The AMSA report (2009) is the leading source of information about Arctic shipping today. The Arctic Council decided in November 2004 at the ministerial meeting in Reykjavík that a comprehensive Arctic marine shipping assessment was necessary.
The Protection of the Arctic Marine Environment (PAME) working group was in charge of creating the report with the assistance of more than 185 experts from a number of organizations.
The AMSA report was approved at the ministerial meeting Tromsø meeting in 2009.
This report is one of the key sources of information for the AP shipping portlet as well as a key document for anyone interested in Arctic shipping.
The possibility of a Trans-Arctic shipping route has intrigued seafarers since the days of the first Arctic explorers, as it would shorten the distance between the Pacific Ocean and the Atlantic Ocean significantly and shorten trade routes.
This possibility still intrigues various stakeholders and is an issue that has received significant media coverage. Although some people consider this option not the most dominant issue in Arctic shipping today, Trans-Arctic shipping will probably become a reality during the 21st Century due to decline in sea Ice.
How and when this will happen is hard for scientists to predict. It is estimated that we will possibly see an ice-free arctic ocean for a short period annually as soon as 2015, but conditions that would make regular Trans-Arctic shipping a viable option are harder to predict. There are numerous factors that will have to be taken into account such as the lack of infrastructure; technological advances in ice strengthened cargo ships, pressure to develop alternative shipping lanes due to pressure on existing lanes such as the Panama and Suez canals will all play a role in the development of Trans-Arctic cargo shipping.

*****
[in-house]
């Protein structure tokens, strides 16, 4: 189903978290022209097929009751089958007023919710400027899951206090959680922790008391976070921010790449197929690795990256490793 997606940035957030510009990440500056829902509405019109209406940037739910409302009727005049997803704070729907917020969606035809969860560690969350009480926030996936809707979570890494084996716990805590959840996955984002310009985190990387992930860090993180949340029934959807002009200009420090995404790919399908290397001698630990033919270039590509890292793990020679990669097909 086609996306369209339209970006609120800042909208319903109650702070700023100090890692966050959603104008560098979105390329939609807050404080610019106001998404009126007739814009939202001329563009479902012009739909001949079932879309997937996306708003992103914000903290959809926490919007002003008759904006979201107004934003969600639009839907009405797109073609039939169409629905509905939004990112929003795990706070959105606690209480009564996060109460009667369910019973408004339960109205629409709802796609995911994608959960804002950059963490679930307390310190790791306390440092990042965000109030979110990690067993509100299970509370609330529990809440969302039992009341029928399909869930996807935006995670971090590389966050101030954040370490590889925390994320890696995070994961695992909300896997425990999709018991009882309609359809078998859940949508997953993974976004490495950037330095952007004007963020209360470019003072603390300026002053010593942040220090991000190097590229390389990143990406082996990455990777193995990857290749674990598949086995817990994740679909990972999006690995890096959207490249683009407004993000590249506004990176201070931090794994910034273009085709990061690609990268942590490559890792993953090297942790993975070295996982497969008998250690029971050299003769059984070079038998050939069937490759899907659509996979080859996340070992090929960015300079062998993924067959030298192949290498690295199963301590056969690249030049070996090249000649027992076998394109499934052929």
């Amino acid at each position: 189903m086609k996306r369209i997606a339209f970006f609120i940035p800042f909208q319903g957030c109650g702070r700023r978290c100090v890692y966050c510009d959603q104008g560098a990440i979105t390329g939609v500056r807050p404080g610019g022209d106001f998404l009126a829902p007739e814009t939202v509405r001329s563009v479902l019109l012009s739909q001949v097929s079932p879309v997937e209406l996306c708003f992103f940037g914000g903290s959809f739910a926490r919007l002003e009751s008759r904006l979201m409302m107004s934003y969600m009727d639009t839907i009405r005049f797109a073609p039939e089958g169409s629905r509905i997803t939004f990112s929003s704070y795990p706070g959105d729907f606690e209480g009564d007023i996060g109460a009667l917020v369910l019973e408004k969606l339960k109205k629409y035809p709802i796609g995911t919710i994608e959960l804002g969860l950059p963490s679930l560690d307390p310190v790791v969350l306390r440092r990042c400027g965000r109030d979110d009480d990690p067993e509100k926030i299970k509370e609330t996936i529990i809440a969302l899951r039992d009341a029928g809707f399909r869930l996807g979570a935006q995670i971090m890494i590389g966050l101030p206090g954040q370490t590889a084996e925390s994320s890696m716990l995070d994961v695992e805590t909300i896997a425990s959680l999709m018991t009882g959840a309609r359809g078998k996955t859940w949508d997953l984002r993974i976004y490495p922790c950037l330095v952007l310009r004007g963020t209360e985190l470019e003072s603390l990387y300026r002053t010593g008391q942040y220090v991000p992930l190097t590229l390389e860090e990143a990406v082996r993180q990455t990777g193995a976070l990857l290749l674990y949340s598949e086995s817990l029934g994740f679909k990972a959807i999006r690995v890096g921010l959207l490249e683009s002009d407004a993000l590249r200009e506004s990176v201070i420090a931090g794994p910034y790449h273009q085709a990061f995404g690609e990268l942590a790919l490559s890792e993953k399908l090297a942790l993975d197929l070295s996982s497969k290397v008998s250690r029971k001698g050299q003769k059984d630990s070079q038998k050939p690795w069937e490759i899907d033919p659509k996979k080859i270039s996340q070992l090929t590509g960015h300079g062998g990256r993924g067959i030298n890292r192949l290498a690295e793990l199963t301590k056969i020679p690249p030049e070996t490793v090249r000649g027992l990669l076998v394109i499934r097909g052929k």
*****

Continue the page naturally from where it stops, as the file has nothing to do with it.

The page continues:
During the year 2004, about 6000 vessels navigated the Arctic, many making multiple voyages operating in their operations. Virtually all shipping in the region is destinational, conducted for community re-supply, resource oriented or connected to tourism. There has been a significant increase of cruise ships in the Arctic, were the majority is not specifically built for navigation in Arctic waters. These ships may have significant effect on wildlife, as the purpose of these voyages is to seek places of special interest such as wildlife refuges.
There are a number of ways that a cruise ship can cause harm to delicate areas in the Arctic. It includes; noise, air and ocean pollution and inappropriate behavior of passengers ashore are the most prominent impacts. Sewage is also a major concern whereas an average cruise ship produces more than 95.000 liters of oily bilge a week, which can increase chances of accidental spillage or leaks.
Additionally there is an increased security risk involved for passengers if a cruise liner would need immediate assistance. Search and rescue resources are limited in the Arctic with a tighter timeframe due to challenging surroundings.
These are among the key issues that need to be addressed in connection to shipping activities within the Arctic.